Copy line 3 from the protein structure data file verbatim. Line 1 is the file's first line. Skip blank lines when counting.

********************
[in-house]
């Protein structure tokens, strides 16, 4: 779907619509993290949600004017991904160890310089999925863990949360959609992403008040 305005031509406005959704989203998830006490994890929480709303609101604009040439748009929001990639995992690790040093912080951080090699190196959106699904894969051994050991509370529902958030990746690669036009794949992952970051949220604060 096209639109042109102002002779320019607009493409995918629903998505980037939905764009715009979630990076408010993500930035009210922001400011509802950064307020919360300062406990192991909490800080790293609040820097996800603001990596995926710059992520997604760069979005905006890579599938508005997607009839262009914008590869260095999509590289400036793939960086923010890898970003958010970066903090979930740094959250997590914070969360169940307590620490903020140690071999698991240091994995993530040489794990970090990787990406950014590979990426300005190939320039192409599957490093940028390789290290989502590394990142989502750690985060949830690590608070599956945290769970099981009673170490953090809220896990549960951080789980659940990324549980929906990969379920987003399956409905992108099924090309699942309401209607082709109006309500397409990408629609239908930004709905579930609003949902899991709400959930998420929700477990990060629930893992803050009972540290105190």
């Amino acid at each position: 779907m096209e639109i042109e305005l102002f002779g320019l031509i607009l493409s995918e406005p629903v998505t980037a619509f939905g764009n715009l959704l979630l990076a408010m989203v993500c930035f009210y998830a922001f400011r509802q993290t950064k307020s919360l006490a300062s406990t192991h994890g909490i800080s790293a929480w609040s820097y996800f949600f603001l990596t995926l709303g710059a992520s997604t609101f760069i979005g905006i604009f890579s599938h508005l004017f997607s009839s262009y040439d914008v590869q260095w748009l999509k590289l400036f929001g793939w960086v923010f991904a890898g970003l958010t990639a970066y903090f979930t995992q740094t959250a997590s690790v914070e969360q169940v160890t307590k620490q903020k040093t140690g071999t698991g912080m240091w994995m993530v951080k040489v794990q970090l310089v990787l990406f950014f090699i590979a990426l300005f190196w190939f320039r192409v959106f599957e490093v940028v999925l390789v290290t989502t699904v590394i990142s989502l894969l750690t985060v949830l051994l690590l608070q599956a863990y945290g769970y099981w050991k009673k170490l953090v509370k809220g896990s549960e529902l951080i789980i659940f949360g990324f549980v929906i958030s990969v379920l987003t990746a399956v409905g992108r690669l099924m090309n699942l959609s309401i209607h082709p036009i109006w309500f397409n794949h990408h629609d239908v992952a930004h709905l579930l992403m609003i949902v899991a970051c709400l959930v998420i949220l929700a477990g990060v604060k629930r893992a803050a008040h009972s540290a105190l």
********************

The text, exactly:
């Amino acid at each position: 779907m096209e639109i042109e305005l102002f002779g320019l031509i607009l493409s995918e406005p629903v998505t980037a619509f939905g764009n715009l959704l979630l990076a408010m989203v993500c930035f009210y998830a922001f400011r509802q993290t950064k307020s919360l006490a300062s406990t192991h994890g909490i800080s790293a929480w609040s820097y996800f949600f603001l990596t995926l709303g710059a992520s997604t609101f760069i979005g905006i604009f890579s599938h508005l004017f997607s009839s262009y040439d914008v590869q260095w748009l999509k590289l400036f929001g793939w960086v923010f991904a890898g970003l958010t990639a970066y903090f979930t995992q740094t959250a997590s690790v914070e969360q169940v160890t307590k620490q903020k040093t140690g071999t698991g912080m240091w994995m993530v951080k040489v794990q970090l310089v990787l990406f950014f090699i590979a990426l300005f190196w190939f320039r192409v959106f599957e490093v940028v999925l390789v290290t989502t699904v590394i990142s989502l894969l750690t985060v949830l051994l690590l608070q599956a863990y945290g769970y099981w050991k009673k170490l953090v509370k809220g896990s549960e529902l951080i789980i659940f949360g990324f549980v929906i958030s990969v379920l987003t990746a399956v409905g992108r690669l099924m090309n699942l959609s309401i209607h082709p036009i109006w309500f397409n794949h990408h629609d239908v992952a930004h709905l579930l992403m609003i949902v899991a970051c709400l959930v998420i949220l929700a477990g990060v604060k629930r893992a803050a008040h009972s540290a105190l």